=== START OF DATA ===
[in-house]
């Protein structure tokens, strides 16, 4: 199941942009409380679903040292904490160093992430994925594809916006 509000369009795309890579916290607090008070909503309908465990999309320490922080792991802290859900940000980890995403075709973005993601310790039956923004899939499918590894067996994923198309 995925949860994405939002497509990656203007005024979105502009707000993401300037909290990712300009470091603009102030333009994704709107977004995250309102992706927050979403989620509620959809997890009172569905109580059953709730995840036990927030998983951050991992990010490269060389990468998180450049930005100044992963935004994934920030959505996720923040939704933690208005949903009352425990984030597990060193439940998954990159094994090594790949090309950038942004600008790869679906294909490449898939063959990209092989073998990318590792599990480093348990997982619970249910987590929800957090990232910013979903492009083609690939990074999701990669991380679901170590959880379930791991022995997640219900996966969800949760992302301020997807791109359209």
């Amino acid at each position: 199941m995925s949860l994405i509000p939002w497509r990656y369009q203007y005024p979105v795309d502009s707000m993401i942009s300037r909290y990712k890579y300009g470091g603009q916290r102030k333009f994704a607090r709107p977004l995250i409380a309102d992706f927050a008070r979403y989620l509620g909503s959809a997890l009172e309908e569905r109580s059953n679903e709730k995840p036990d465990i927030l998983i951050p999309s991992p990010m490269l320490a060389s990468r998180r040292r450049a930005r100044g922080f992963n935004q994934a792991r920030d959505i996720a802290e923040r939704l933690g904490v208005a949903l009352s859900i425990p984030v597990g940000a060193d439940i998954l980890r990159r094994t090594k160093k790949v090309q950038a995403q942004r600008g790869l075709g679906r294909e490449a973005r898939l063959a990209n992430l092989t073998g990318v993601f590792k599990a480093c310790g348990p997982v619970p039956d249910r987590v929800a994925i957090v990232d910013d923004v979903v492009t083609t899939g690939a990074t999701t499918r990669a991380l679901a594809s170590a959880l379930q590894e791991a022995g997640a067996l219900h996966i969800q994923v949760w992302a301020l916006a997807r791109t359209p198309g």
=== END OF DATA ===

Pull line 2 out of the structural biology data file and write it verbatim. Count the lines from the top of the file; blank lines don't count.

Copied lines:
């Protein structure tokens, strides 16, 4: 199941942009409380679903040292904490160093992430994925594809916006 509000369009795309890579916290607090008070909503309908465990999309320490922080792991802290859900940000980890995403075709973005993601310790039956923004899939499918590894067996994923198309 995925949860994405939002497509990656203007005024979105502009707000993401300037909290990712300009470091603009102030333009994704709107977004995250309102992706927050979403989620509620959809997890009172569905109580059953709730995840036990927030998983951050991992990010490269060389990468998180450049930005100044992963935004994934920030959505996720923040939704933690208005949903009352425990984030597990060193439940998954990159094994090594790949090309950038942004600008790869679906294909490449898939063959990209092989073998990318590792599990480093348990997982619970249910987590929800957090990232910013979903492009083609690939990074999701990669991380679901170590959880379930791991022995997640219900996966969800949760992302301020997807791109359209």